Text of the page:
Robert Lustig

Presentation - Dr. Robert Lustig currently is Emeritus Professor of Pediatrics in the Division of Endocrinology, and Member of the Institute for Health Policy Studies at UCSF. He also has adjunct faculty appointments at UC Hastings College of the Law, and Touro University-California. Dr. Lustig graduated from MIT in 1976, and received his M.D. from Cornell University Medical College in 1980. He completed his pediatric residency at St. Louis Children’s Hospital in 1983, and his clinical fellowship at UCSF in 1984. From there, he spent six years as a research associate in neuroendocrinology at The Rockefeller University. In 2013, he received his Masters of Studies in Law from UC Hastings College of the Law. Dr. Lustig is the Chief Science Officer of EatREAL, a non-profit dedicated to reversing childhood obesity and diabetes by impacting the global food supply and changing school food. Dr. Lustig is the author of many academic works, and of the popular books “Fat Chance: Beating the Odds Against Sugar, Processed Food, Obesity, and Disease”, the “Fat Chance Cookbook”, and “The Hacking of the American Mind: The Science Behind the Corporate Takeover of our Bodies and Brains”. He has received awards for public service from UCSF, and lifetime achievement from four international dentistry societies.

Research project

Lack of digital regulation has resulted in numerous untoward behavioral effects in children, including: 1) attention, cognition, memory, and learning; 2) reading and critical thinking; 3) exposure to unwanted or inappropriate content; 4) multitasking, interruptions, and stress; 5) stimulation and self-regulation; 6) depression and emotional well-being; 7) empathy; 8) sleep; 9) loneliness; and 10) cyberbullying. Increases in childhood addiction, depression, attention deficit disorder, polarization and hate speech, and suicide have all been documented.  Yet the digital genie is out of the bottle, and there is no way to stop digitalization. Rather, the goal is to train children to understand and utilize digital information early; to be appropriate digital citizens in order to mitigate such harms.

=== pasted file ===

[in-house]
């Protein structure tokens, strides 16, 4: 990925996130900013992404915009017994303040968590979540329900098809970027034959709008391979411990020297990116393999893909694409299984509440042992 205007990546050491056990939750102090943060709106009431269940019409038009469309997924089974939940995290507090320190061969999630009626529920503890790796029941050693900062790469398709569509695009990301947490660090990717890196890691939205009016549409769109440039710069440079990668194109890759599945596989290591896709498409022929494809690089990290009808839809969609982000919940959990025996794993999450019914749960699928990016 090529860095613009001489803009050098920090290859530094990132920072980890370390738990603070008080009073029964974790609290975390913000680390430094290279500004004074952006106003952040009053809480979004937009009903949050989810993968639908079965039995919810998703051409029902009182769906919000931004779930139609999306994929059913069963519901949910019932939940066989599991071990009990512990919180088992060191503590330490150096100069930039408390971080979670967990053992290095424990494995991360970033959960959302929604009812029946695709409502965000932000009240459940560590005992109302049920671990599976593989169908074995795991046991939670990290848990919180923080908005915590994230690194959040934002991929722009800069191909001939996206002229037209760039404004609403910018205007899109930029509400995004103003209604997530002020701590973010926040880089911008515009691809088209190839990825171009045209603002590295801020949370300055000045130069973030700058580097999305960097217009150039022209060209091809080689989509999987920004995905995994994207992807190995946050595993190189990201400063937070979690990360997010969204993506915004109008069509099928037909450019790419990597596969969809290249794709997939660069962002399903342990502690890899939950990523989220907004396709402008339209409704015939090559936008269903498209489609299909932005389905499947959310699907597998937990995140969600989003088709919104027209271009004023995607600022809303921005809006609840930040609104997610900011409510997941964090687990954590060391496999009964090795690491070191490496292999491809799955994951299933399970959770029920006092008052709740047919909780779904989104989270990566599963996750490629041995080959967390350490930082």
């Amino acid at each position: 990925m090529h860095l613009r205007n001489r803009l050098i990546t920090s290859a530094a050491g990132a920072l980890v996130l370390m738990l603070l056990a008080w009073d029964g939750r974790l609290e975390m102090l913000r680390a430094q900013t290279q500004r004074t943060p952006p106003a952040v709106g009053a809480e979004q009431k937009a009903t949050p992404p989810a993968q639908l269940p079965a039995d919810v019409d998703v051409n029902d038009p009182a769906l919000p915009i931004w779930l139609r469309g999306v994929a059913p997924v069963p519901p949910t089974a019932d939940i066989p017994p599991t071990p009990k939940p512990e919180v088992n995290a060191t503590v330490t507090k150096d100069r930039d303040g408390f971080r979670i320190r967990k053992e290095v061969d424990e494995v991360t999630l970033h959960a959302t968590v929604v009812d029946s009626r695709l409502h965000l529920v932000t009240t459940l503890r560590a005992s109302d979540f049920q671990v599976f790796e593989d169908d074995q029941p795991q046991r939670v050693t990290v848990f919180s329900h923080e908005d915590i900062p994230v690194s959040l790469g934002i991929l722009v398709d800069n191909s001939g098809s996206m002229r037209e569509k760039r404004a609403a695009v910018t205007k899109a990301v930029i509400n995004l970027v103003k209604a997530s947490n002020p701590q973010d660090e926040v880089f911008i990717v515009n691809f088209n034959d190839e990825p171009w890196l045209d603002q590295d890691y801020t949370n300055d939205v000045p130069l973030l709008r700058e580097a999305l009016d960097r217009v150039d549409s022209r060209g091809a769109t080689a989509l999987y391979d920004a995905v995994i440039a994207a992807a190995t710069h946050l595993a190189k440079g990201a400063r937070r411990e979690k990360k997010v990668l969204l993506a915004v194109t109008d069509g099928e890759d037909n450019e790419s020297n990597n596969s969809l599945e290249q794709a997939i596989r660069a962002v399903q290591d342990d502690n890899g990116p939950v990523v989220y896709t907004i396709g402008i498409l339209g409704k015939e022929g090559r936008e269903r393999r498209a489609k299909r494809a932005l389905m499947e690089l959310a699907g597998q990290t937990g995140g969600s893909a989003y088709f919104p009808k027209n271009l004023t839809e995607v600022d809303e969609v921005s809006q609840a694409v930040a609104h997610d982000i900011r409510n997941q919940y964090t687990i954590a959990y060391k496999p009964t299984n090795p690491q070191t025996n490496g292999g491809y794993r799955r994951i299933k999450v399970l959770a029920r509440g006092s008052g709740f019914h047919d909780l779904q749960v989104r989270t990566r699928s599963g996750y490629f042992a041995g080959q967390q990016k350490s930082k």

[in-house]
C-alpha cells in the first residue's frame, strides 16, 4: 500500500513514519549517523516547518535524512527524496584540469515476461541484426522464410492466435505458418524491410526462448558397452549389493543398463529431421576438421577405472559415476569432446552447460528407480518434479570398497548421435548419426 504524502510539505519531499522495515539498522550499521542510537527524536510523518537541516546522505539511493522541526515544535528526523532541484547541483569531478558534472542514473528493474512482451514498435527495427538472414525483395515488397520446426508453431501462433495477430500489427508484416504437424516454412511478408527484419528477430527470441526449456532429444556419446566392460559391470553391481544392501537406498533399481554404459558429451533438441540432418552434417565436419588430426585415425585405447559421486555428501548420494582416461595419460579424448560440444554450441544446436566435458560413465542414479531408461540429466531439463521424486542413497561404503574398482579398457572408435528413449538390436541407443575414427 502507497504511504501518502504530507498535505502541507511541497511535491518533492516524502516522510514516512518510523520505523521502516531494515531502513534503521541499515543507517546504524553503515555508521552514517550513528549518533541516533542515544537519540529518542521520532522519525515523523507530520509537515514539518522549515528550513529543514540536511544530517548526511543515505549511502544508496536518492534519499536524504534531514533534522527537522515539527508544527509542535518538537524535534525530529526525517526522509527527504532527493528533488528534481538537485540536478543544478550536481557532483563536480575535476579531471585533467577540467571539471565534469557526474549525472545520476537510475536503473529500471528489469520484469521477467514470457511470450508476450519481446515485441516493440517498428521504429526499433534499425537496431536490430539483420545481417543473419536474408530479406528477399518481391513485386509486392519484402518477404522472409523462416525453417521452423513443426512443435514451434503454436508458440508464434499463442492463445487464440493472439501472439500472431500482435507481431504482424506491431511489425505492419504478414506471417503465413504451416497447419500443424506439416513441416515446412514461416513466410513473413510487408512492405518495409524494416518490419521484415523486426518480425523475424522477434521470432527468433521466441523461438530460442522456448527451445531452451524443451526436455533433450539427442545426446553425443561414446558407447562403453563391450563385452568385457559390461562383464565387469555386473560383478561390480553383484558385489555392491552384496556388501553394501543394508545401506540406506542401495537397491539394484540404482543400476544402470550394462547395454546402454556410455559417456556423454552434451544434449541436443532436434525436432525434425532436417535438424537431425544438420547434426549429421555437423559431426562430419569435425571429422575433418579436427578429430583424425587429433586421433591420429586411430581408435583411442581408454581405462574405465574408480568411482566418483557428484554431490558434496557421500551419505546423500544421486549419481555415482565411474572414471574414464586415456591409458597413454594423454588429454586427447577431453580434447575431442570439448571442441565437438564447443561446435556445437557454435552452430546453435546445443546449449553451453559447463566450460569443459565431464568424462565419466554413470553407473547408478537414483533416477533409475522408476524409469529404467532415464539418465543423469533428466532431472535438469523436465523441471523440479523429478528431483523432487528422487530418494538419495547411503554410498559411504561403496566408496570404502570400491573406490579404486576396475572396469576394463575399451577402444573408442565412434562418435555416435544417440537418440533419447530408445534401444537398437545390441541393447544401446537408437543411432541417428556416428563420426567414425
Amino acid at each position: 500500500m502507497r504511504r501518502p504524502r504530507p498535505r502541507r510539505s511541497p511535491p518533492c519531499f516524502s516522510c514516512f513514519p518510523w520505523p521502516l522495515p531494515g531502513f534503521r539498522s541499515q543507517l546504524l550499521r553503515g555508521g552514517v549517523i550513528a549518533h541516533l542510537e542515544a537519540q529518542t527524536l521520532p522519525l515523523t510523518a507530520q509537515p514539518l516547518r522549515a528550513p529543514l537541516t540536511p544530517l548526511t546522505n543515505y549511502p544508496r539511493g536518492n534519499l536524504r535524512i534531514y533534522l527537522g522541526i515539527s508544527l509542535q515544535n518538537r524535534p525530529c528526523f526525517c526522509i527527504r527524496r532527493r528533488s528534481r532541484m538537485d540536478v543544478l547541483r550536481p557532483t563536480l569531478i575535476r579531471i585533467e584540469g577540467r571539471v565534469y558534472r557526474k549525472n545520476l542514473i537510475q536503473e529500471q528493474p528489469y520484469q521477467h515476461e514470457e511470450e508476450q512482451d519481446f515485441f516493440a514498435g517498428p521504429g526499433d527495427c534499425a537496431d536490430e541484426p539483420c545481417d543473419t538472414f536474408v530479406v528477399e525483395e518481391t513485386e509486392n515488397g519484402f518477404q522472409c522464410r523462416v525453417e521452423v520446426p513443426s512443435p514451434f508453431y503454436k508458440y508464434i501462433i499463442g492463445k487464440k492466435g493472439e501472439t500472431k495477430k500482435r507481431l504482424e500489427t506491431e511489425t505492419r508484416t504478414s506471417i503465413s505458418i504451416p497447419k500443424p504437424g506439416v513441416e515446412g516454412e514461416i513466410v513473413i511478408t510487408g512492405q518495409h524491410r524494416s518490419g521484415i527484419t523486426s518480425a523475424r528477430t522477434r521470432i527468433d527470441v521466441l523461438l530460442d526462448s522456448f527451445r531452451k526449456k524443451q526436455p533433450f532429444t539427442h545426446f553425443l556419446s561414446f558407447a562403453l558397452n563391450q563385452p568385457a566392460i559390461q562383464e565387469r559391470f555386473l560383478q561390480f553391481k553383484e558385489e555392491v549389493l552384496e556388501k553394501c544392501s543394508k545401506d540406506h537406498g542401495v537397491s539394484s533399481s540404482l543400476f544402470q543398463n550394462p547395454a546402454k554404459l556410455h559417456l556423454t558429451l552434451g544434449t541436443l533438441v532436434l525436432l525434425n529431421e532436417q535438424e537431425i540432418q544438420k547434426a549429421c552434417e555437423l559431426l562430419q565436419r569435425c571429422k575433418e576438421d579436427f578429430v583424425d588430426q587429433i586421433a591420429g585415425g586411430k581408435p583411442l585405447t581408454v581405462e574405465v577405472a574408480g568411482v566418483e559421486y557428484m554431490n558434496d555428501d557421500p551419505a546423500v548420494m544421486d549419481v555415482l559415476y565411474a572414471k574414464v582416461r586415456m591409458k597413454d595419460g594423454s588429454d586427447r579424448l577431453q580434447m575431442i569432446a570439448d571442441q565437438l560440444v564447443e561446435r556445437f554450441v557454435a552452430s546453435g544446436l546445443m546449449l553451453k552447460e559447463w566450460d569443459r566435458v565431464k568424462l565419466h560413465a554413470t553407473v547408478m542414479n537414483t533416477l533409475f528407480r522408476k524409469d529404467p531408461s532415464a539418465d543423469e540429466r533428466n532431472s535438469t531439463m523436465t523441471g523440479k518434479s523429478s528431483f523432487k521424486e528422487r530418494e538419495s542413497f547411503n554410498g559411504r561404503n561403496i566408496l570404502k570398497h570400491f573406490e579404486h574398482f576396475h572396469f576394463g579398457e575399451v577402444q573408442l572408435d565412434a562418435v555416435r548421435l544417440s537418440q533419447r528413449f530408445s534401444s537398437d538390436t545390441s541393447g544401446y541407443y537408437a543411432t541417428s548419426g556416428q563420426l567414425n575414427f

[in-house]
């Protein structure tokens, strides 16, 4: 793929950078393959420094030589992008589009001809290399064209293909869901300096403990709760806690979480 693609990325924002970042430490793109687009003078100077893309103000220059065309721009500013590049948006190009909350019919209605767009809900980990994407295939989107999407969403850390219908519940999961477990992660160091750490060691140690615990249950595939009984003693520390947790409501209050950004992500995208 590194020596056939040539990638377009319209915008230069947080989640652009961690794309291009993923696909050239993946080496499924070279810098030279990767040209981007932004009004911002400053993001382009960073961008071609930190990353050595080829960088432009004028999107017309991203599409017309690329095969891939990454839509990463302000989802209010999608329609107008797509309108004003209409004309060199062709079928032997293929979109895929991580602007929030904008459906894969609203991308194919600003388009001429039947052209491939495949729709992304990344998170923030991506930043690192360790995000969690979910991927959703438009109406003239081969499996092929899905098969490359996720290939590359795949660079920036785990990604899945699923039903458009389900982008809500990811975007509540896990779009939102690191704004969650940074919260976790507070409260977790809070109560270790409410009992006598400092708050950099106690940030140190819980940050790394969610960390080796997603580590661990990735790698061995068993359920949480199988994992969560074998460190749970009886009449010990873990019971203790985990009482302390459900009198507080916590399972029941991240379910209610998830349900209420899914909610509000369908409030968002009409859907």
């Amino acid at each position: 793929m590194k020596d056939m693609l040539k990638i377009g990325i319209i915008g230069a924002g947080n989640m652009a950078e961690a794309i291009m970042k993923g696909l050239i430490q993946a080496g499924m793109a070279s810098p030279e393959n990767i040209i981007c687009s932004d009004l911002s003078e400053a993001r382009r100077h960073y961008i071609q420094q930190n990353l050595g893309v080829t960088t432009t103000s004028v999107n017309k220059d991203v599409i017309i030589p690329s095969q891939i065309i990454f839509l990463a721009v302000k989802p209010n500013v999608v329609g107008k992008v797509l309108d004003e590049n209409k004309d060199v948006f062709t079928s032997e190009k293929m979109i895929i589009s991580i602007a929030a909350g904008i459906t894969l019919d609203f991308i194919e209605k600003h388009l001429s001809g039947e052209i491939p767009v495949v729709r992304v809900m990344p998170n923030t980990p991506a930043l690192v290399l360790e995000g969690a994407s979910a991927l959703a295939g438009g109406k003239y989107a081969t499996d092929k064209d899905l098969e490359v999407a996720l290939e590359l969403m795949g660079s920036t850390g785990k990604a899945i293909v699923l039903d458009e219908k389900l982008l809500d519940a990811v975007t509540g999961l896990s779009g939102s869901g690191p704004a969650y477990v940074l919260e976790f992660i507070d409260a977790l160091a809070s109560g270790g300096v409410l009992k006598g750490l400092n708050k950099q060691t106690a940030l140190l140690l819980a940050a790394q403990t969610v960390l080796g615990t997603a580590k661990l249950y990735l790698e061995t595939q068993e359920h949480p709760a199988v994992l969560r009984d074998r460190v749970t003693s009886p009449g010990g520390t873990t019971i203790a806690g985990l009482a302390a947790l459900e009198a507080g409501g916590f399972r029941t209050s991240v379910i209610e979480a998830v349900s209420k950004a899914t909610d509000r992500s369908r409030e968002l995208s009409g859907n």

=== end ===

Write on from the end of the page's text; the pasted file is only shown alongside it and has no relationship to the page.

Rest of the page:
One of the reasons that technology drives addiction is the rise in stress. Cellphone use is linked with stress, sleep loss, and depression in young adults. For boys it’s video game addiction, while girls instead appear to suffer from social media addiction. Just like sugar or alcohol exposure is not always addictive; and just like gambling or pornography is not always addictive; technology may or may not be, depending on the individual.

Development of a curriculum for helping prepubertal children with the burden of digitalization is required. While I am at IAS, I will work with the ETIS Unit of the Université de Cergy-Pontoise and the MOOC Factory of the Université de Paris-Center for Research and Interdisciplinarity on developing such a curriculum and storyboard to combat technology addiction in children.